The Transfiguration (Matt 17:1-9)

Our Psalm this morning (Ps 121) invites us to look to the mountains. To lift up our eyes upward towards the LORD, the maker of heaven and earth. To look to God above the trials and temptations of this world, and trust in him and his power to save.

In Gospel reading today, Jesus takes his own closest friends to a mountain top, and reveals himself to them as the Lord. With their own eyes these three disciples are given a glimpse of Christ’s divine glory and power. On that high peak Jesus shows himself to be same Lord described in our Psalm.

You see, Peter and his companions were given the privilege of viewing the essence of Jesus. They were given the great privilege of seeing Jesus with the power and glory that he had as God’s Son before he was born on earth. They were given a foretaste of the majesty that the risen and ascended Jesus has again today in heaven.

This vision of Jesus was so glorious that Matthew and other Gospel authors struggle to describe what Peter, James and John saw. They say Jesus’s face shone like a flash of lightning, he was brighter than the sun, he looked whiter than snow. Today we simply call it his ‘transfiguration’.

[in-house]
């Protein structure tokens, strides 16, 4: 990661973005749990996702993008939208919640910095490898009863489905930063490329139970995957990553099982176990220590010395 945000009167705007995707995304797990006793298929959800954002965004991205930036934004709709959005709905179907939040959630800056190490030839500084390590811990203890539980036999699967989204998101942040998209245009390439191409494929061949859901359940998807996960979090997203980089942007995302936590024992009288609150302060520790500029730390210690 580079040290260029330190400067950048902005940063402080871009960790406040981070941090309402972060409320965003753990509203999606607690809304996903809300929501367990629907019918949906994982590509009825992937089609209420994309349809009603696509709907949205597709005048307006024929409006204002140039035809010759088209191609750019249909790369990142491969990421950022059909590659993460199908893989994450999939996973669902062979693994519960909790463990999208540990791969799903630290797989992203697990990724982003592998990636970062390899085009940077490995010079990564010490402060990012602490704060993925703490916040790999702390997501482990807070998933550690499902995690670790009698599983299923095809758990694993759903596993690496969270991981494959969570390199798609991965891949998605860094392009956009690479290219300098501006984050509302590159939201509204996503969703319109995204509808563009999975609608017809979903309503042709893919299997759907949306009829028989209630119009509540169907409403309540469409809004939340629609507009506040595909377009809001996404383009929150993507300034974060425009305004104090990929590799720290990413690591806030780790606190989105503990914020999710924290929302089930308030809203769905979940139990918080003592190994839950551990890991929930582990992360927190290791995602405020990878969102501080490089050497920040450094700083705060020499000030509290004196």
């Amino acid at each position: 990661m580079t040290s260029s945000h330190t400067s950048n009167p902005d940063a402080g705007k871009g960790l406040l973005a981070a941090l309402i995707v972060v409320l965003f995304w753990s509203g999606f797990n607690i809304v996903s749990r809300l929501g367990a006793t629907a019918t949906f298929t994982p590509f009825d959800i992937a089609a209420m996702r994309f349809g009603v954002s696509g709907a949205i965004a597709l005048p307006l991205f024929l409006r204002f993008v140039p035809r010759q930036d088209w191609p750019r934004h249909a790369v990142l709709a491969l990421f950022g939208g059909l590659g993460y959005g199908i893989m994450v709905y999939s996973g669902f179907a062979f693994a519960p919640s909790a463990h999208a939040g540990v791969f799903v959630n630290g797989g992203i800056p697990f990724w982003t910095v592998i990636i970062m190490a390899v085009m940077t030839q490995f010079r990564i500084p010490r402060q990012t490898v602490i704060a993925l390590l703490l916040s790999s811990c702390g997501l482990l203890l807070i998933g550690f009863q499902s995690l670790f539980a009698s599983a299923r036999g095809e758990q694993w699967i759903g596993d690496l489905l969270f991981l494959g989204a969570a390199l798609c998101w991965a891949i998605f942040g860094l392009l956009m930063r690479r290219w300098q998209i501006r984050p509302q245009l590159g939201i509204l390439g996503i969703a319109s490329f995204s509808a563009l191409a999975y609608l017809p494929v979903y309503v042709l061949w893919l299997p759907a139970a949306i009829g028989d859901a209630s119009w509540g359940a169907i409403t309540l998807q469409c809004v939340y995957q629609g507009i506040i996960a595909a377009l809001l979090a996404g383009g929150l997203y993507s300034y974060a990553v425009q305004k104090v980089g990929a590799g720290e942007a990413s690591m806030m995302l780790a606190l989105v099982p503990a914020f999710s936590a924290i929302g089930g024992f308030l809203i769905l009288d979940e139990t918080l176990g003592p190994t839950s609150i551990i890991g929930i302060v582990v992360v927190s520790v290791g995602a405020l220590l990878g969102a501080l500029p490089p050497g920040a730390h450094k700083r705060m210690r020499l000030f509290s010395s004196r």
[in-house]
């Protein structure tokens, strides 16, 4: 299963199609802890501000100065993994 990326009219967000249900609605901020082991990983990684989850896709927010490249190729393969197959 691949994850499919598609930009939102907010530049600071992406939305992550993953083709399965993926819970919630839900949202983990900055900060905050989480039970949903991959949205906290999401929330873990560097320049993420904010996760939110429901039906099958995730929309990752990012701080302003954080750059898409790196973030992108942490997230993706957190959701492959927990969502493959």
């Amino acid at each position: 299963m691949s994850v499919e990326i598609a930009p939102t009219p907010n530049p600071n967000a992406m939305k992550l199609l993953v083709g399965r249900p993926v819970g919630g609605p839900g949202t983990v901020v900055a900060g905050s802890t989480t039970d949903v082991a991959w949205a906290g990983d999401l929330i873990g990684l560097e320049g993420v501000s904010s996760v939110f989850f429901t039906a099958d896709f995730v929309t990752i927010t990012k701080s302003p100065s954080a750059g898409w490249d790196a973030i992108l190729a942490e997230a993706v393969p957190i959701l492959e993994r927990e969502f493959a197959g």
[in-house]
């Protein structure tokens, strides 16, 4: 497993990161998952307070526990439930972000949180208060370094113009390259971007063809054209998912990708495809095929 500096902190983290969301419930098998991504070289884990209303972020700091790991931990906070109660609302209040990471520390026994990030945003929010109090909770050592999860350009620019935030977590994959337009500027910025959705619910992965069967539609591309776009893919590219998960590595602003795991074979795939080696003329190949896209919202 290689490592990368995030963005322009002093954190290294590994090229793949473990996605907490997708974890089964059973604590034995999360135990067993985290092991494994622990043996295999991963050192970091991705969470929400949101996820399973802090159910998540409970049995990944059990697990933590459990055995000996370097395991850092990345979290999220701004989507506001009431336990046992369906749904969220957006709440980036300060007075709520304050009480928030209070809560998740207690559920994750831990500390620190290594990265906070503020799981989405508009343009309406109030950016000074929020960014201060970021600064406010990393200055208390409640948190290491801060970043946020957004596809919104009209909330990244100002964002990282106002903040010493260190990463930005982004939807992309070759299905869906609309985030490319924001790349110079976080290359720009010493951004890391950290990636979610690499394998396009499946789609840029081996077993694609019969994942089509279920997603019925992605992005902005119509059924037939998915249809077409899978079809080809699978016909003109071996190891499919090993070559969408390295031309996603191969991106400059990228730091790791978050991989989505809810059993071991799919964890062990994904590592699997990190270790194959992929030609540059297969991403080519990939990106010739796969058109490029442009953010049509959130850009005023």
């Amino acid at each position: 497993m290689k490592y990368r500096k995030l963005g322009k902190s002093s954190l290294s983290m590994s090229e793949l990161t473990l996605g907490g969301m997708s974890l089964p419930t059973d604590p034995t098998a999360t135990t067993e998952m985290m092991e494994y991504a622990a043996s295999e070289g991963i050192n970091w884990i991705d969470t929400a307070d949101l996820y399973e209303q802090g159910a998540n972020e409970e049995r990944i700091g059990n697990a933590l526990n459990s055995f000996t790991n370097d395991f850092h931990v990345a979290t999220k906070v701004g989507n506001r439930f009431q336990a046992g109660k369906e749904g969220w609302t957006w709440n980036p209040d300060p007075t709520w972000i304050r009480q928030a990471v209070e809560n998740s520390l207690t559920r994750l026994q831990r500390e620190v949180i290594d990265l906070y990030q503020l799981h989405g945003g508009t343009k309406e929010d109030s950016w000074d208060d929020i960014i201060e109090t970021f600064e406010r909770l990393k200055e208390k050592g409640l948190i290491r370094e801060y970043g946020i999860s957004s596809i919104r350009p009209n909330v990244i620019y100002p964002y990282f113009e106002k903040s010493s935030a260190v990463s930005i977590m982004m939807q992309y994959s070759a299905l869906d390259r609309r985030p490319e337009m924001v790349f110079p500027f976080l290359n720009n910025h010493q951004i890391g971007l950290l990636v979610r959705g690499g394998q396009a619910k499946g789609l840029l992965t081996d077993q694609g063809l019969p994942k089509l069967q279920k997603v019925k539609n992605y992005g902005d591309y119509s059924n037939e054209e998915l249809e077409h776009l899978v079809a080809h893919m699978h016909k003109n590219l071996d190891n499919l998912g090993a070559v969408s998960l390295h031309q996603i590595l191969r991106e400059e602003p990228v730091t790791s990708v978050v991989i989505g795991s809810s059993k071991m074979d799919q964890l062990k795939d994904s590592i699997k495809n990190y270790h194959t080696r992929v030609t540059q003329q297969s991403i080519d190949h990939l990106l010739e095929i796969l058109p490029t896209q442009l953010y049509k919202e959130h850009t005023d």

As they lifted their eyes on that mountaintop, Peter, James and John received a sneak preview of the awesome sight that every Christian will enjoy for eternity. They were granted a beautiful vision of the glory of God. They were given a taste of heaven, a glimpse of the divine nature that would have stuck in their minds for the rest of their earthly lives.

We should try keep the same image in our mind’s eye too. When we think of Jesus today, we shouldn’t envisage him as baby in a manger or a Galiliean carpenter. He is a glorious, all-powerful, risen king!

Today, in 2020, Jesus possesses a glory, power and splendour that no other religious leader or political ruler can possess. Every other prophet, priest and king is put in the shade. Jesus alone deserves our unqualified loyalty and love.

Jesus…rescues the people of God

If you have been following the American presidential election campaign, you will know that Joe Biden this week received the endorsement of several of his erstwhile Democratic Party rivals.

Two fellow Democrats, Amy Klobuchar and Pete Buttigieg, stood alongside Joe Biden last Sunday to say that he is now their preferred choice for President. We shall see whether their endorsement helps him get to the White House!

In our passage today, Jesus receives his own high profile public endorsement. Because as he stands on that mountain-top, he is joined by a couple of famous figures from the past. Moses and Elijah appeared, talking with Jesus.

Moses, of course, had been the man chosen by God to lead the people of Israel out of slavery in Egypt. Elijah, meanwhile, was one of the great Old Testament prophets. Taken together, these two men personified the whole Old Testament canon – the Law and the Prophets.